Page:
Info & Links

SAT & SAT II Schedule 2014-2015
ACT Schedule 2014-2015
SAT vs. ACT
K-12 Admissions Tests
NY Regents

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SAT & SAT II Schedule 2014-2015

Test Date Registration Deadline Late Fee Deadline
October 11, 2014 September 12, 2014 September 30, 2014
November 8, 2014 October 9, 2014 October 28, 2014
December 6, 2014 November 6, 2014 November 24, 2014
January 24, 2015 December 29, 2014 January 13, 2015
March 14, 2015 February 13, 2015 March 3, 2015
May 2, 2015 April 6, 2015 April 21, 2015
June 6, 2015 May 8, 2015 May 27, 2015
Note late fee registration deadlines are for domestic phone/online registrations.
SAT Subject Tests are not offered in March

For additional information visit http://www.collegeboard.com

 

ACT Schedule 2014-2015

Test Date Registration Deadline Late Fee Deadline
September 13, 2014 August 8, 2014 August 22, 2014
October 25, 2014 September 19, 2014 October 3, 2014
December 13, 2014 November 7, 2014 November 21, 2014
February 7, 2015 January 9, 2015 January 16, 2015
April 18, 2015 March 13, 2015 March 27, 2015
June 13, 2015 May 8, 2015 May 22, 2015
ACT is not given in New York State in February. Students wishing to register for the February test will need to do so in New Jersey or Connecticut.

For additional information visit http://www.act.org

 

The SAT vs. ACT

Much has been made of the differences between the SAT and ACT, but the two tests are more similar than they are different. Both the SAT and ACT test students’ math reasoning skills, reading comprehension and interpretation, and evaluate writing skills through an essay and multiple choice grammatical questions. Despite these similarities, there are some important differences that students should be aware of before making a decision on which college admissions test(s) to take. Below are the key differences between the SAT and ACT:

  SAT ACT
Length 3 hours and 45 minutes 3 hours and 25 minutes
(including the optional writing section)
Test Structure 10 sections - 170 questions 5 sections - 215 questions
(including the optional writing section)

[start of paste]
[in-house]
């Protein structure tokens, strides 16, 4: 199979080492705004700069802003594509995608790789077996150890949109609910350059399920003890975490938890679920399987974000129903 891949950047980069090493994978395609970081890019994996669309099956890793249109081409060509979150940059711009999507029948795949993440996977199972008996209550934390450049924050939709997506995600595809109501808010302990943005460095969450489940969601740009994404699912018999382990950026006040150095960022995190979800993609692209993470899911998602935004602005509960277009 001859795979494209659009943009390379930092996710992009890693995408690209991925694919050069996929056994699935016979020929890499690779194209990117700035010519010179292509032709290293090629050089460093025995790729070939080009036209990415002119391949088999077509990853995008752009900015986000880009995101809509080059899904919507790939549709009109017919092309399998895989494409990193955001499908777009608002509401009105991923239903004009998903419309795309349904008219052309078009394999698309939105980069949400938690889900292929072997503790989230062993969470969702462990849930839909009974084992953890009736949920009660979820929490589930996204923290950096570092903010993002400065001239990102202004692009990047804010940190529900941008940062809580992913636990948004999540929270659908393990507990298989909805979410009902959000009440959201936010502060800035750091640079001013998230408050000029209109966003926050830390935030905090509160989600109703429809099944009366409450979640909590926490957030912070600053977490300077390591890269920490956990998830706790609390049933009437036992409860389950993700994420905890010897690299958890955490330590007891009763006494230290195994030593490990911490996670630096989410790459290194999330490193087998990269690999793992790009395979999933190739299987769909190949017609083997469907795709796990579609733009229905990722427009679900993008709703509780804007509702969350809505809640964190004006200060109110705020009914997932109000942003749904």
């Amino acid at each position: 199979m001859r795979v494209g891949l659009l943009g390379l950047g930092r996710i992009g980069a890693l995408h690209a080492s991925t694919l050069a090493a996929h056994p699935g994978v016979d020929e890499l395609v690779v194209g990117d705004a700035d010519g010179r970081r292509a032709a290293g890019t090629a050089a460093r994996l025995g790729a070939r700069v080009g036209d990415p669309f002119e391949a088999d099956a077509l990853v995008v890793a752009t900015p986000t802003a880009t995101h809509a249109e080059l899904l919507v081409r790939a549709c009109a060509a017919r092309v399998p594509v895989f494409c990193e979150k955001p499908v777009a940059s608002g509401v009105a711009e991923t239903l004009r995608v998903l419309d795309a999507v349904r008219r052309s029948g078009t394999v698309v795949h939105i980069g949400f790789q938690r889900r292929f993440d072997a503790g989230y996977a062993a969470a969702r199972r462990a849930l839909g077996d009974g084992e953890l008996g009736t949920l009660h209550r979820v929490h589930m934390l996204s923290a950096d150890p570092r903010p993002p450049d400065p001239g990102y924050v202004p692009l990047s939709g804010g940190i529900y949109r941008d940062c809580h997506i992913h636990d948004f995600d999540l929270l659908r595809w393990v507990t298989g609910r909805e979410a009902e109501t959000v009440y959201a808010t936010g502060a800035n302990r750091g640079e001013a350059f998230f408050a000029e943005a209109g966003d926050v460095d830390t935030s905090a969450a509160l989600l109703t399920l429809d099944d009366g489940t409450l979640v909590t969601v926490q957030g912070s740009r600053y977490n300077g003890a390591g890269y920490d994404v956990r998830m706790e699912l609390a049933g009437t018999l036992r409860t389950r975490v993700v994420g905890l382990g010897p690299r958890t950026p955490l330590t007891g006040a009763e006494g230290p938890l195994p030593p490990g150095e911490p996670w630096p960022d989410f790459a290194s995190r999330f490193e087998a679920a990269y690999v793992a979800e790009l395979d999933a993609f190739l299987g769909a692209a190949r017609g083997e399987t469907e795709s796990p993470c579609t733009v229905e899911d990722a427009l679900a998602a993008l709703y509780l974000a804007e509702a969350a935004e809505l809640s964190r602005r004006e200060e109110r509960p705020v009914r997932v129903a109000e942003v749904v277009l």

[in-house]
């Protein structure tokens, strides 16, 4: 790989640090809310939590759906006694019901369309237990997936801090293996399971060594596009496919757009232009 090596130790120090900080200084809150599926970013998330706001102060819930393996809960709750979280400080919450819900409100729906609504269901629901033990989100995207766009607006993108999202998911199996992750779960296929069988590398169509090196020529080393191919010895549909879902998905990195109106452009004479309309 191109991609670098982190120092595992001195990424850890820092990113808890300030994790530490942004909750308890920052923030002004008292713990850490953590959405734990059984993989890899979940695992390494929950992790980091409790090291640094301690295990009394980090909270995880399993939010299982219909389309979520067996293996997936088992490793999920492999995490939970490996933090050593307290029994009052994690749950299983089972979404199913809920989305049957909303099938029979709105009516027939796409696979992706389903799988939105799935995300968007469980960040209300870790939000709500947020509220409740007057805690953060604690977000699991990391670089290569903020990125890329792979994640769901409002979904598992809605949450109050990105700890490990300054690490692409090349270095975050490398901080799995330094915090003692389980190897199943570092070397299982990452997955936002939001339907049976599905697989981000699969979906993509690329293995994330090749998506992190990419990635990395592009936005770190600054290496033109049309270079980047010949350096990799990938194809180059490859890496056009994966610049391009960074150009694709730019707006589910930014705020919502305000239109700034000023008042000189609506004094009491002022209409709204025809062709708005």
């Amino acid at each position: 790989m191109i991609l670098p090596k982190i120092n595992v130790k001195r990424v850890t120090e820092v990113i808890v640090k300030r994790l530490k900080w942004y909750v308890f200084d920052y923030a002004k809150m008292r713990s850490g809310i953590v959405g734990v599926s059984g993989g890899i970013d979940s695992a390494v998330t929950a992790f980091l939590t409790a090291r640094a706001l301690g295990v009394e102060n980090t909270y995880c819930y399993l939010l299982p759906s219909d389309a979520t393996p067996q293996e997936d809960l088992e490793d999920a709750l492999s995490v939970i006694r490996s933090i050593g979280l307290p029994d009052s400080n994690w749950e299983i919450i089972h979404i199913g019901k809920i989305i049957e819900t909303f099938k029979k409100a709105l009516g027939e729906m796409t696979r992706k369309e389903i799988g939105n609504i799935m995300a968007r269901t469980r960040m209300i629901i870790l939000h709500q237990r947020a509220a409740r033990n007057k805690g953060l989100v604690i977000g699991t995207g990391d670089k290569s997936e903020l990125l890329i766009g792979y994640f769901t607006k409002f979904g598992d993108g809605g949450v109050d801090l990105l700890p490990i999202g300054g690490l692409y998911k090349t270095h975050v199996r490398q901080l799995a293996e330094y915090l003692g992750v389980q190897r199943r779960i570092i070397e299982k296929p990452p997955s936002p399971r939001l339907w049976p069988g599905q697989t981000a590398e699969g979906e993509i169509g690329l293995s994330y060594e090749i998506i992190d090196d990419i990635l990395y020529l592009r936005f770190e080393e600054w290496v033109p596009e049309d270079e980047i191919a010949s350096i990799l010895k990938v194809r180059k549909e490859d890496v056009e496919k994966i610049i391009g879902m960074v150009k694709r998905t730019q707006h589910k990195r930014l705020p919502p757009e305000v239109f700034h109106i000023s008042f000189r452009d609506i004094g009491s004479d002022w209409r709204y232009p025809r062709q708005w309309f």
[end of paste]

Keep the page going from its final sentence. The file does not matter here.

Scoring
(See chart below for score comparison)
Each section is worth up to 800 points. Overall score is the sum of all three sections. Each section is scored out of 36 points. Overall score is an average of all four sections (Writing/English combined).
Math Section Concepts from basic arthimetic to Algebra II (functions). Includes multiple choice and student-produced response questions. Concepts from basic arthimetic to triginometry. Multiple choice questions only.
Reading Section Long passages with reading comprehension questions and sentence completion questions from short passages. Fill-in the blank questions explicitly tests vocabulary. Includes 4 long passages with 10 reading comprehension questions for each passage. Questions do not explicitly test vocabulary.
English (Writing) Section Tests grammar and usage. Tests grammar and usage.
Science Section Not included 40 multiple choice questions testing interpretation, analysis, evaluation, reasoning, and problem solving.
Writing (Essay) Section Mandatory Technically optional, but most students select to complete this section
Experimental Section Included in every test, but does not count toward the overall score. Students do not know which section is the experimental. No experimental section
Incorrect Answers Deduct 1/4 point from the raw score for each incorrect multiple choice answer No deductions for incorrect answers
Reporting Scores Score Choice Policy: Students decide which scores to report, but some colleges have rejected this policy. Score Choice Policy: Students decide which scores to report

 

The following chart depicts comparable ACT and SAT scores:

ACT SAT
36 2400
35 2360
34 2280
33 2200
32 2140
31 2070
30 2010
29 1950
28 1890
27 1830
26 1780
25 1720
24 1660
23 1600
22 1540
21 1480
20 1420
19 1360
18 1300
17 1250
16 1190
15 1120
14 1050
13 980
12 920
11 840
 

K-12 Admissions Tests

There are a host of tests used to evaluate students interested in applying to private and specialized schools. If you are interested in applying to a private or specialized school, you will likely need to take one of the following tests: ISEE, SHSAT, SSAT, TACHS and BJE. Be sure to consult the school’s admissions office to ensure which test you need to take. Once you know which test to take, our passionate Academic Coaches are specially trained to help you prepare. Contact us for a complimentary test prep consultation.

Below are links to more information on the ISEE, SHSAT, SSAT, TACHS and BJE.

ISEE

Used to evaluate admission to select private schools for grades 5-12.

SSAT

Used to evaluate admission to select private schools for grades 5-12.

SHSAT

Used to evaluate admission to NYC specialized high schools.

BJE

Used to evaluate admission to select Jewish High Schools.

TACHS

Used to evaluate admission to select Catholic High Schools.

 

NY Regents

New York State high school students must pass five Regents Exams in order to obtain a diploma: Integrated Algebra, Global History and Geography, U.S. History and Government, Comprehensive English, and Biology/Living Environment. A passing score is a 65 on Regents Exams. Students wishing to receive an advance diploma must also pass an additional science exam, math exam and a foreign language exam.

 

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